3D Printing and Additive Manufacturing In Brief
Understanding 3D Printing
The terms 3D printing and additive manufacturing are generally used interchangeably. They refer to a group of new technologies and processes that allow parts, models and (in some cases) assemblies to be built from nothing.
Additive manufacturing is often best explained by how it differs from traditional types of production. For example:
Metal machining is a common and proven form of manufacturing: you start with a block of metal and cut away all of the parts that are unnecessary. Additive manufacturing, on the other hand, builds up only what is needed.
Injection molding requires the creation of a mold, usually machined from a large block of aluminum or steel. Molten plastic is then injected into the mold to form parts. This kind of tooling is expensive and time consuming to produce. In contrast, additive manufacturing requires little-to-no upfront setup or tooling costs. Furthermore, it's now possible to 3D print injection mold tooling!
In contrast, 3D printing works by slicing an object into thin layers, sometimes as thin as 16 microns (0.0006in), and building each layer in succession. This unique manner of creating things allows for new design opportunities and geometries. For instance:
Parts can now be made with complex internal structures that cut out weight while maintaining structural integrity.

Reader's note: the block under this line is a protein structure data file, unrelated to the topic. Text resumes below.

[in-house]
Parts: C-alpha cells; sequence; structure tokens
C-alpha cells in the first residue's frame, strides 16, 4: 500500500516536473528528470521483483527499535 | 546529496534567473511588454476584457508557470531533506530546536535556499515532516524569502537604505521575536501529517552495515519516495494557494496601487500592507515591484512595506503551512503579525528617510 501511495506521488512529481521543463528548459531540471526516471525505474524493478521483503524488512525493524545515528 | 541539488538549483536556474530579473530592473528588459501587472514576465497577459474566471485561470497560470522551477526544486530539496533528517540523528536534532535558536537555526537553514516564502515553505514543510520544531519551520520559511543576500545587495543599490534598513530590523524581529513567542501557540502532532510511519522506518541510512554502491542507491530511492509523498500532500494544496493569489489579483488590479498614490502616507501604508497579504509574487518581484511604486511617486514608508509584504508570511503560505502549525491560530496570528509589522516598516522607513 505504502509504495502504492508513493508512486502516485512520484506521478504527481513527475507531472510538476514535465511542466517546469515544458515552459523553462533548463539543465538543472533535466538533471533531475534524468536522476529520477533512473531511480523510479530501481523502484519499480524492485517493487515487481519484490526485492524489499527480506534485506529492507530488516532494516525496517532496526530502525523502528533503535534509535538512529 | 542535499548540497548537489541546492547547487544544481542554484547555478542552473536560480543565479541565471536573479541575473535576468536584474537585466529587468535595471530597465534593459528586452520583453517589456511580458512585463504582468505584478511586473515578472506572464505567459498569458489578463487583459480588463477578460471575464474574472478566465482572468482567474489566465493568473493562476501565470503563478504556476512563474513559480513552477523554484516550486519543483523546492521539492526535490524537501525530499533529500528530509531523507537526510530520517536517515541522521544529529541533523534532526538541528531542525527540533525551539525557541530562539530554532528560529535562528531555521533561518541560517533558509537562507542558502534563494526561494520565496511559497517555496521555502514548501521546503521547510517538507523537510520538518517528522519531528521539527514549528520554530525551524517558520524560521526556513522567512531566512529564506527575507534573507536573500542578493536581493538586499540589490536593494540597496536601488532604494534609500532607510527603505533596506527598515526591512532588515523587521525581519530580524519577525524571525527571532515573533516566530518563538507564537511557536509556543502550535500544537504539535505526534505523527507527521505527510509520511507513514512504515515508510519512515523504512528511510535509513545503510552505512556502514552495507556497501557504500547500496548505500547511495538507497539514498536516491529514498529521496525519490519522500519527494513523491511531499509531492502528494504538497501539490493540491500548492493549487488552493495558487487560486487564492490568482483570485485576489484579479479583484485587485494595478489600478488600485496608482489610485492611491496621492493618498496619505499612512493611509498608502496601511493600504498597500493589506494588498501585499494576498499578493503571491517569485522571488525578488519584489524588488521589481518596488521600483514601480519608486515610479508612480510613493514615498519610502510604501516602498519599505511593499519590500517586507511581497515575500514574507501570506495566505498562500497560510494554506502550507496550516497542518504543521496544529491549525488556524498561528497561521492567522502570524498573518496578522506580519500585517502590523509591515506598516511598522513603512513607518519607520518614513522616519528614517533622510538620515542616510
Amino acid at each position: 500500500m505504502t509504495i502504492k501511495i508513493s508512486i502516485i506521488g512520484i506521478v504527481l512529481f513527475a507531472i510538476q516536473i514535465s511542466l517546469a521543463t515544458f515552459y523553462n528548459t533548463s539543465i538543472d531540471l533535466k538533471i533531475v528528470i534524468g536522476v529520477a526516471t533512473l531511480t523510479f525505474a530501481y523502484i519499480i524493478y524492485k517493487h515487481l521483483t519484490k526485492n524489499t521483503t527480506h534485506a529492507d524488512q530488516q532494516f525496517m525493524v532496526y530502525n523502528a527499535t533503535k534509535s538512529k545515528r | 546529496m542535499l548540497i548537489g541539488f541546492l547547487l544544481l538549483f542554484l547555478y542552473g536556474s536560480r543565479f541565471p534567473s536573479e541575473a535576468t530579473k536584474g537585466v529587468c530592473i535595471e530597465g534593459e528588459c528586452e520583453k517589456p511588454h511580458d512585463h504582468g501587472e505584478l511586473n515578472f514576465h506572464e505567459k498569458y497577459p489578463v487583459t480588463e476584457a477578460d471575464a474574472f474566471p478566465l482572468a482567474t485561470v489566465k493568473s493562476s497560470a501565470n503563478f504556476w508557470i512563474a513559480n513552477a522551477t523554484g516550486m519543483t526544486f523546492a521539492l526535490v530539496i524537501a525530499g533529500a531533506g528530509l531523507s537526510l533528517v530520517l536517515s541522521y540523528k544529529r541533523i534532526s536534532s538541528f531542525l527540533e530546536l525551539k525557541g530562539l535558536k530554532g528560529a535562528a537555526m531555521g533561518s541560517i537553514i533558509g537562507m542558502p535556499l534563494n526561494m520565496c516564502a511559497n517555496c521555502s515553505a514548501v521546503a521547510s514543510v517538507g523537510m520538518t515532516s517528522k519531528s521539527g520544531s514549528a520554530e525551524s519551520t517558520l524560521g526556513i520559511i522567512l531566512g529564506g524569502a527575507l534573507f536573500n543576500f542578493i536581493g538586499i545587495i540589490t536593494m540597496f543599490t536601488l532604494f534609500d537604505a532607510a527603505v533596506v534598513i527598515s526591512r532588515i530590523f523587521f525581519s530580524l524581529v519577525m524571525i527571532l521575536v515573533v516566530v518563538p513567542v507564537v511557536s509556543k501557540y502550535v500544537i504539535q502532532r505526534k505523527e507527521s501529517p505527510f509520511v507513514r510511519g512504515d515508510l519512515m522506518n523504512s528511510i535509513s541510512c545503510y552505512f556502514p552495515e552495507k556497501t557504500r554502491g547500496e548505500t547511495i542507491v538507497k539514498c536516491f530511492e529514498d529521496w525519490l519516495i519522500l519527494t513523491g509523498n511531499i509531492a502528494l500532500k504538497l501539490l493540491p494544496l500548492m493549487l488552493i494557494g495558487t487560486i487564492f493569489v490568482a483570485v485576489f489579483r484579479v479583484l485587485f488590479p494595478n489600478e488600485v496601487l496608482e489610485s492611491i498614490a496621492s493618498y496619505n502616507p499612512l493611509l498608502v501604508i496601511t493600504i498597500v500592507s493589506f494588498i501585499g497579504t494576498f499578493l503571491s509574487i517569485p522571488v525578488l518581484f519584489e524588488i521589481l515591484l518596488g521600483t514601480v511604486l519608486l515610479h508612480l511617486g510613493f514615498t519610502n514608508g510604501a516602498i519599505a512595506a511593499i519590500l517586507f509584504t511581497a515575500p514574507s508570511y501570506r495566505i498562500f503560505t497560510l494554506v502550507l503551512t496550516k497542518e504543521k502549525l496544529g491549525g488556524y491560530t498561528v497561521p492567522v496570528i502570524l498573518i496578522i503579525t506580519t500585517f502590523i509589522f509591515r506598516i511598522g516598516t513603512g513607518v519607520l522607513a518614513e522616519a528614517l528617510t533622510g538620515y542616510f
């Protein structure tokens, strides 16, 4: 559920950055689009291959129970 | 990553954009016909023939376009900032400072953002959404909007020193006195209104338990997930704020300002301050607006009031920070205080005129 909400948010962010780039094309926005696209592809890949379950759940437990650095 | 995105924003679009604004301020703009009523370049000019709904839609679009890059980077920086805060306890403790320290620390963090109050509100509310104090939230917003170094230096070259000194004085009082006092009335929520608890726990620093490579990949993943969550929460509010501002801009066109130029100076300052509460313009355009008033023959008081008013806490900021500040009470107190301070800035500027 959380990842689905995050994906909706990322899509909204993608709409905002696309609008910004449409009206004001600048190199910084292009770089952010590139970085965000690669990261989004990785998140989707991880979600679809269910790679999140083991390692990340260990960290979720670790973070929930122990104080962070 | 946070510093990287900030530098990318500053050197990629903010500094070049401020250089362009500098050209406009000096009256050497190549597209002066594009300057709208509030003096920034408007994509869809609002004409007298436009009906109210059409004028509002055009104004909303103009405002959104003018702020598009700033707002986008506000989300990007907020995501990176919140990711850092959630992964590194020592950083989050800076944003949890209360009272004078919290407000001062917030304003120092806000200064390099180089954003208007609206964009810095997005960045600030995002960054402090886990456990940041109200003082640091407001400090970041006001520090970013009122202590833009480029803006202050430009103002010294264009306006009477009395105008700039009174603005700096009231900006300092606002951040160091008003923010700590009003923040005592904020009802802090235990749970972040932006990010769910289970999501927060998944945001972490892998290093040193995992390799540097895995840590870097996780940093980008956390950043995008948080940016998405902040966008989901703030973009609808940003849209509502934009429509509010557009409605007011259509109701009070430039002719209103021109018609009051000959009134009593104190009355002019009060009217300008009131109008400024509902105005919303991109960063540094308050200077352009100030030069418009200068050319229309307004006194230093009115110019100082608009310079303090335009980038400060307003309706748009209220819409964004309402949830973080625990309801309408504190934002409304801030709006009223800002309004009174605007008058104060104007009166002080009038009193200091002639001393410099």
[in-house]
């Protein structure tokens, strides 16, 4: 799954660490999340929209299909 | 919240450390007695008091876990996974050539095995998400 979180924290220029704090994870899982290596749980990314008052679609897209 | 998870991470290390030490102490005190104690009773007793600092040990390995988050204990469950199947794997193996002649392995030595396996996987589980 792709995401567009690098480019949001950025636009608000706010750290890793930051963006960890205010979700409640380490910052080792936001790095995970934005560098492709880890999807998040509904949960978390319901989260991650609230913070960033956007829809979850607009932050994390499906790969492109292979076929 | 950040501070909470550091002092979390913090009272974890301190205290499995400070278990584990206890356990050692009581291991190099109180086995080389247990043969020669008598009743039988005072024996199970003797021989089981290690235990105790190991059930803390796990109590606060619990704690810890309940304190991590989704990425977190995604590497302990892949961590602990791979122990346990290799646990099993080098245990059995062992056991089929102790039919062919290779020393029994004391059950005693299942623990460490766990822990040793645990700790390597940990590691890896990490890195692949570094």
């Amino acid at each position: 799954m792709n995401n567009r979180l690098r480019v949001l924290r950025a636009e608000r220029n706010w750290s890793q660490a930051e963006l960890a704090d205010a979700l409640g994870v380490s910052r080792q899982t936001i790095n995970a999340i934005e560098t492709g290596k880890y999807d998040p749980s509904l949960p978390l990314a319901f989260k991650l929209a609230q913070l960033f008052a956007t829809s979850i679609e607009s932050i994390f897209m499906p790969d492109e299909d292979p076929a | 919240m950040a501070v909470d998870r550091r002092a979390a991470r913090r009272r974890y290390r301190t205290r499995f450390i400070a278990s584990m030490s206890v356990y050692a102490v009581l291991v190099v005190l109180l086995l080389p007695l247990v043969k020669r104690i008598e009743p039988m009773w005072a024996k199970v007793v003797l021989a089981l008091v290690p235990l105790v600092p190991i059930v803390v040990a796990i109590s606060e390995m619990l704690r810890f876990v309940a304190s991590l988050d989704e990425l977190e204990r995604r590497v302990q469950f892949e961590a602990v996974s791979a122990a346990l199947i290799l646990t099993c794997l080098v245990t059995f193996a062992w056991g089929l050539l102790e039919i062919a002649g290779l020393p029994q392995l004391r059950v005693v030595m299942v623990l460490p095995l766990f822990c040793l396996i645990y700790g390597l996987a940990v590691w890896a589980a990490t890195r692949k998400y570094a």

Many design constraints (like requiring draft and eliminating undercuts) that limit other processes are obsolete.
Original masters for traditional casting processes can be produced easily and quickly.
Below is a brief glossary of terms that will help you navigate the world of additive manufacturing:
FDM: Fused deposition modeling (trademarked by Stratsys), also known as fused filament fabrication (FFF). See: material extrusion, thermoplastic.
SLS: Selective laser sintering. See: powder bed fusion.
DMLS: Direct metal laser sintering. See: powder bed fusion.
SLA: Stereolithography apparatus. See: vat photopolymerization.
Types of Additive Manufacturing
Vat Photopolymerization: A process which builds parts by using light to selectively cure a vat of photopolymer. Stereolithography is the classic example of this type of process.
Material Jetting: A process which builds parts by depositing small droplets of photopolymer (similar to an inkjet printer). These layers are then cured by exposure to light. See Multi Jet and PolyJet use for examples of this process type.
Material Extrusion: A process which creates objects by extruding a thin strand of thermoplastic to build layers. It is often likened to a tube of toothpaste or a syringe. See Fused Deposition Modeling.
Sheet Lamination: A process which builds parts by cutting sheet of material and binding them together in layers.
Directed Energy Deposition: In this process, parts are built or repaired by using focused thermal energy to fuse materials as they are deposited.
Thermoplastic: A plastic that softens when heated and solidifies when cooled.
Photopolymer: A liquid plastic that hardens permanently when exposed to light.